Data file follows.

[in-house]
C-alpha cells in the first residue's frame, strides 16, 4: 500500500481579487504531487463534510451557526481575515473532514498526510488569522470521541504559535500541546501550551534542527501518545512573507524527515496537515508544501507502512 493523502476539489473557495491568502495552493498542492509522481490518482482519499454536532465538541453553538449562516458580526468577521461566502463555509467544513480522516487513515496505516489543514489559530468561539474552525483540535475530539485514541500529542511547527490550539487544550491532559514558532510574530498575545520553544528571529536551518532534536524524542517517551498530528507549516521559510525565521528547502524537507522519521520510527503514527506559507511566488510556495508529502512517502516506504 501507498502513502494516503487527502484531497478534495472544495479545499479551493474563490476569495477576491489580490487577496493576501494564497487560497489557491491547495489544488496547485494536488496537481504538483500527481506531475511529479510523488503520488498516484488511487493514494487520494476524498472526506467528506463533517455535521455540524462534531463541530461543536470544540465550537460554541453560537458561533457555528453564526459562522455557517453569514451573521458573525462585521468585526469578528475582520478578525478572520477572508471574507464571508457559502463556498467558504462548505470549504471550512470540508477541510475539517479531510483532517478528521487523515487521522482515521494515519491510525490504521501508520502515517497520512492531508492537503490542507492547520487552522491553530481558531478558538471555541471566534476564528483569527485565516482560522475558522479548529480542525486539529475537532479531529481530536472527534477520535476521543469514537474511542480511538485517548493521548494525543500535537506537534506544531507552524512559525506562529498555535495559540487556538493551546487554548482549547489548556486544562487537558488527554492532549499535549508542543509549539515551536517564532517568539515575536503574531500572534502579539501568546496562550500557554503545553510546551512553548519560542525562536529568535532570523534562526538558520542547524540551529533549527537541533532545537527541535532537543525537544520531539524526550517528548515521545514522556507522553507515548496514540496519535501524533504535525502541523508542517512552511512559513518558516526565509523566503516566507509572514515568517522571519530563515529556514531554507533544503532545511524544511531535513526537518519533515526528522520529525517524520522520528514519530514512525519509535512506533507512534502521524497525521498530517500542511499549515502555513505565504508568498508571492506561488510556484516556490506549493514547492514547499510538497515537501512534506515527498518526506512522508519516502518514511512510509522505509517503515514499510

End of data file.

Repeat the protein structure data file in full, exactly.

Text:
[in-house]
C-alpha cells in the first residue's frame, strides 16, 4: 500500500481579487504531487463534510451557526481575515473532514498526510488569522470521541504559535500541546501550551534542527501518545512573507524527515496537515508544501507502512 493523502476539489473557495491568502495552493498542492509522481490518482482519499454536532465538541453553538449562516458580526468577521461566502463555509467544513480522516487513515496505516489543514489559530468561539474552525483540535475530539485514541500529542511547527490550539487544550491532559514558532510574530498575545520553544528571529536551518532534536524524542517517551498530528507549516521559510525565521528547502524537507522519521520510527503514527506559507511566488510556495508529502512517502516506504 501507498502513502494516503487527502484531497478534495472544495479545499479551493474563490476569495477576491489580490487577496493576501494564497487560497489557491491547495489544488496547485494536488496537481504538483500527481506531475511529479510523488503520488498516484488511487493514494487520494476524498472526506467528506463533517455535521455540524462534531463541530461543536470544540465550537460554541453560537458561533457555528453564526459562522455557517453569514451573521458573525462585521468585526469578528475582520478578525478572520477572508471574507464571508457559502463556498467558504462548505470549504471550512470540508477541510475539517479531510483532517478528521487523515487521522482515521494515519491510525490504521501508520502515517497520512492531508492537503490542507492547520487552522491553530481558531478558538471555541471566534476564528483569527485565516482560522475558522479548529480542525486539529475537532479531529481530536472527534477520535476521543469514537474511542480511538485517548493521548494525543500535537506537534506544531507552524512559525506562529498555535495559540487556538493551546487554548482549547489548556486544562487537558488527554492532549499535549508542543509549539515551536517564532517568539515575536503574531500572534502579539501568546496562550500557554503545553510546551512553548519560542525562536529568535532570523534562526538558520542547524540551529533549527537541533532545537527541535532537543525537544520531539524526550517528548515521545514522556507522553507515548496514540496519535501524533504535525502541523508542517512552511512559513518558516526565509523566503516566507509572514515568517522571519530563515529556514531554507533544503532545511524544511531535513526537518519533515526528522520529525517524520522520528514519530514512525519509535512506533507512534502521524497525521498530517500542511499549515502555513505565504508568498508571492506561488510556484516556490506549493514547492514547499510538497515537501512534506515527498518526506512522508519516502518514511512510509522505509517503515514499510